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The Times

London, September 14, 2000



Konrad Kujau, forger, was born in Löbau, Saxony, on June 27, 1938. He died of cancer in Stuttgart on September 12 aged 62.

On a wall in Konrad Kujau's house there used to hang a handwritten letter from Adolf Hitler. It was addressed to the young Kujau and gave him authority to "compile" the Führer's diary after his death, for posterity. The letter was, of course, a fake, a comical text created by Kujau, the man responsible for one of the 20th century's most infamous forgeries, the "Hitler Diaries".

Originally bought by the German current affairs magazine Stern but sold to Newsweek in America and published by The Sunday Times in Britain, the fabricated diaries fooled the world at first viewing in April 1983. Even Lord Dacre, the eminent historian Hugh Trevor-Roper, author of a classic account of The Last Days of Hitler, was famously, if temporarily, hoodwinked.

The diaries' publication prompted some commentators to proclaim that the entire history of the Third Reich would have to be rewritten. It seemed, for instance, that Hitler had known of and approved the "peace flight" to Scotland by his deputy Rudolf Hess in 1941; only afterwards had he declared Hess insane. More shocking still, there was no hint that Hitler had known anything of the Final Solution; instead there was merely a suggestion that he wished the Jews might be resettled in the East. Sceptical voices were quickly heard, with a number of historians expressing deep reservations.

A day before The Sunday Times was due to publish the first instalment, on April 24, 1983, Dacre, too, expressed serious doubts about the forgeries that he had originally declared authentic. Such had been Stern's obsession with secrecy that he had been allowed far less time to examine the diaries than he would have liked. He went so far as to telephone The Times on the Saturday, the day the newspaper broke the story of its sister paper's scoop, to tell the Editor, Charles Douglas-Home, of his concerns. His message did not get through to The Sunday Times.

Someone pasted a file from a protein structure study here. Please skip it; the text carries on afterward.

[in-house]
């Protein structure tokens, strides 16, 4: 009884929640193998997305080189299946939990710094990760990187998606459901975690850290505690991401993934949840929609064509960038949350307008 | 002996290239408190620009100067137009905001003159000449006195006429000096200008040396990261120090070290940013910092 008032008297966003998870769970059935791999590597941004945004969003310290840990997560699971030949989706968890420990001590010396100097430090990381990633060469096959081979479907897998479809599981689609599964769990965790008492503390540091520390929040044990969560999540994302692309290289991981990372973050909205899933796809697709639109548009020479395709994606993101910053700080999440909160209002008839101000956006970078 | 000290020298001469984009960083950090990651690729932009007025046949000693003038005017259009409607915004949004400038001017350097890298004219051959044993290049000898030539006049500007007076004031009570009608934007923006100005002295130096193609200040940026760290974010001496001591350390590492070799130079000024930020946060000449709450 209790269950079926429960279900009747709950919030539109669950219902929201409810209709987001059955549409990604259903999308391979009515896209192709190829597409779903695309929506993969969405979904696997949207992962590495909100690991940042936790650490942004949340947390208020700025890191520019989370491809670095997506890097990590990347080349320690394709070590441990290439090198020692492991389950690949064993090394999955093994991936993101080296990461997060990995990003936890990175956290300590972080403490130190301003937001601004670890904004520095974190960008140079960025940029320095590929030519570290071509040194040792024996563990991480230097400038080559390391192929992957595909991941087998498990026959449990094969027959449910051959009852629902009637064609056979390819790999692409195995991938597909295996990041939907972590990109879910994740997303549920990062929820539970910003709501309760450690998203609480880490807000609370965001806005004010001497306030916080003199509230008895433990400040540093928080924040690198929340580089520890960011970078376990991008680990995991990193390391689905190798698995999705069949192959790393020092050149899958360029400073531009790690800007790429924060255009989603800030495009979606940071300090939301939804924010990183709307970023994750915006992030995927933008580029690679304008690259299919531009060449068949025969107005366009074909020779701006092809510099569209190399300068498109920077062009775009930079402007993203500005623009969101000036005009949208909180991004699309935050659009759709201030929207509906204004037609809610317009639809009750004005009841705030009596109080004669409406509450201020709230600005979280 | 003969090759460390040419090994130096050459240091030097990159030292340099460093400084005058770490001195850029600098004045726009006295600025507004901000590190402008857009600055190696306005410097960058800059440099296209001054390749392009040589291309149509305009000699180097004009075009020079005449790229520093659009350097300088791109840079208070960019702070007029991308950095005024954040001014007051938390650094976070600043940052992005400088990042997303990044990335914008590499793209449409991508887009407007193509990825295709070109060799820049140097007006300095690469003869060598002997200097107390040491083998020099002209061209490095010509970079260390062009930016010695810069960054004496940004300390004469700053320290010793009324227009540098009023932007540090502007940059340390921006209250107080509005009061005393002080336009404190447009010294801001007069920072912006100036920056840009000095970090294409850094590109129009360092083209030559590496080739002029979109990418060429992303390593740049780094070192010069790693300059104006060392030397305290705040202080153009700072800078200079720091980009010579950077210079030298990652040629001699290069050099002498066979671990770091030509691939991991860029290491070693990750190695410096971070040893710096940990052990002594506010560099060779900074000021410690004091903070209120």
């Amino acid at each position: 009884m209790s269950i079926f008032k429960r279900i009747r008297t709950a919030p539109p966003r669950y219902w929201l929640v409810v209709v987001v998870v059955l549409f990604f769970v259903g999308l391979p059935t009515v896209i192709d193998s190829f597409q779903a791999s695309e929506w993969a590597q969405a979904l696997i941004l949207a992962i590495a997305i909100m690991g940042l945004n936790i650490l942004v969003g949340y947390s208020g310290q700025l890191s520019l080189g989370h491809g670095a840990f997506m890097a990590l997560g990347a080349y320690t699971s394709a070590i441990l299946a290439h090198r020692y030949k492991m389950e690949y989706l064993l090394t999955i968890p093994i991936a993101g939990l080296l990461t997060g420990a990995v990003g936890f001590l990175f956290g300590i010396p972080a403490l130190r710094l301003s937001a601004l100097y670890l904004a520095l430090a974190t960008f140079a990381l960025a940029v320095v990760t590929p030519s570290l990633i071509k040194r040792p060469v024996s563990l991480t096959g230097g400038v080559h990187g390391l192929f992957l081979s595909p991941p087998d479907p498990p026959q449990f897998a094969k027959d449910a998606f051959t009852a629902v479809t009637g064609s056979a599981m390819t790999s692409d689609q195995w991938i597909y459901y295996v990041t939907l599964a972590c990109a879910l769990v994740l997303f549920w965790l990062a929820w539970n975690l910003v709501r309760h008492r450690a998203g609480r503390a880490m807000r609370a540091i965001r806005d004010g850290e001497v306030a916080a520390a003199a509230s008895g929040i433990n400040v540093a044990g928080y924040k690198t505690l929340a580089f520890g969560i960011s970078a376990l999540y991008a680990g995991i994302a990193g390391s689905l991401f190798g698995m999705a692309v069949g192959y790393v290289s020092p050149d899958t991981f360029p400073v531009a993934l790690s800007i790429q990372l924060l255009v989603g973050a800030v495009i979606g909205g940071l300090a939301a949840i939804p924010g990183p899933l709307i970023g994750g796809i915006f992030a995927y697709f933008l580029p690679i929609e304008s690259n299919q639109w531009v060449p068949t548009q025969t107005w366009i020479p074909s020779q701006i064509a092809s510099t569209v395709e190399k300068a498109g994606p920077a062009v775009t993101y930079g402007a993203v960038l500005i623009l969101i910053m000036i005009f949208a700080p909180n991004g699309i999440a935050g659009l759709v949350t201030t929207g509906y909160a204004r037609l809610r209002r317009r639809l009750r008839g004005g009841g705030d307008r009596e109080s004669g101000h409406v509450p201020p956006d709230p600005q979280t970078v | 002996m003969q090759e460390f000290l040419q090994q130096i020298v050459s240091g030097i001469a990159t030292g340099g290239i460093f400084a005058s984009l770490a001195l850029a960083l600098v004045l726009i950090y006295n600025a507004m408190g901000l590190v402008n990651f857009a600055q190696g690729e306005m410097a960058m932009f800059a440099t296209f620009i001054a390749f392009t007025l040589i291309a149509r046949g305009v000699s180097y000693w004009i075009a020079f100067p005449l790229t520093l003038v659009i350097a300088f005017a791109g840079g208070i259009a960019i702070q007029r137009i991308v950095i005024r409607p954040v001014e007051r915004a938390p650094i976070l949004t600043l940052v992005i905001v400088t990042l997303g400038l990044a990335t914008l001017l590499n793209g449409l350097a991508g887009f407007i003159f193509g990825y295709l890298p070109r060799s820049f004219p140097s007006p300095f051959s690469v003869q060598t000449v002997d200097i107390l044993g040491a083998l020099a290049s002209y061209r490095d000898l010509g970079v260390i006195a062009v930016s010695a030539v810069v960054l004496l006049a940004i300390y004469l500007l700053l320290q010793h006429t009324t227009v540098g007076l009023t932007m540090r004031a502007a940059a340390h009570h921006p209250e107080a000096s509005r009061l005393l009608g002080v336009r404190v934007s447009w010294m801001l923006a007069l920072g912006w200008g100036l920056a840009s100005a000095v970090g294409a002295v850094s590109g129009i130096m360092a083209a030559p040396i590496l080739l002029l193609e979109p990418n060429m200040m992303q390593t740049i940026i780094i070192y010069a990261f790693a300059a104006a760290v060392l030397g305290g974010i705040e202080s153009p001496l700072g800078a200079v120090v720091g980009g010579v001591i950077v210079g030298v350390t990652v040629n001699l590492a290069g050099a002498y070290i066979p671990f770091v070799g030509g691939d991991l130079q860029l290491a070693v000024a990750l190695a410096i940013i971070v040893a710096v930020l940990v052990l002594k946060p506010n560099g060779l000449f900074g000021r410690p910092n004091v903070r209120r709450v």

Rudimentary scientific tests, initiated by The Sunday Times as soon as Stern agreed to release the diaries for independent analysis, quickly exposed "the scoop of the century" as the oops of the century, and the West German Federal Archives declared the diaries to be "grotesque and superficial forgeries". Yet between 1980 and 1983 the publishers of Stern had paid £2.3 million to Konrad Kujau, who, they believed, was receiving the volumes from a shadowy East German general.

The Führer's journal, the story went, had been rescued from a burning German aircraft that had crashed while escaping Berlin in 1945. The cargo had lain undisturbed ever since in the village of Börnersdorf, near Dresden. In fact, Kujau was churning out the diaries himself, in the back room of his Stuttgart shop.

Brought up in an orphanage, Konrad Kujau had been a forger from youth; as a child he sold fake autographs of East German politicians for pocket money. He was studying art in Dresden when he fled to the West in 1957, where he worked as a window- cleaner. In 1967 he opened a shop in Stuttgart, selling - and manufacturing - Nazi paraphernalia and mementoes. His creations included an introduction to a sequel to Mein Kampf, poems by Adolf Hitler and the beginnings of an opera by the Führer entitled Wieland der Schmied ("Wieland the Blacksmith").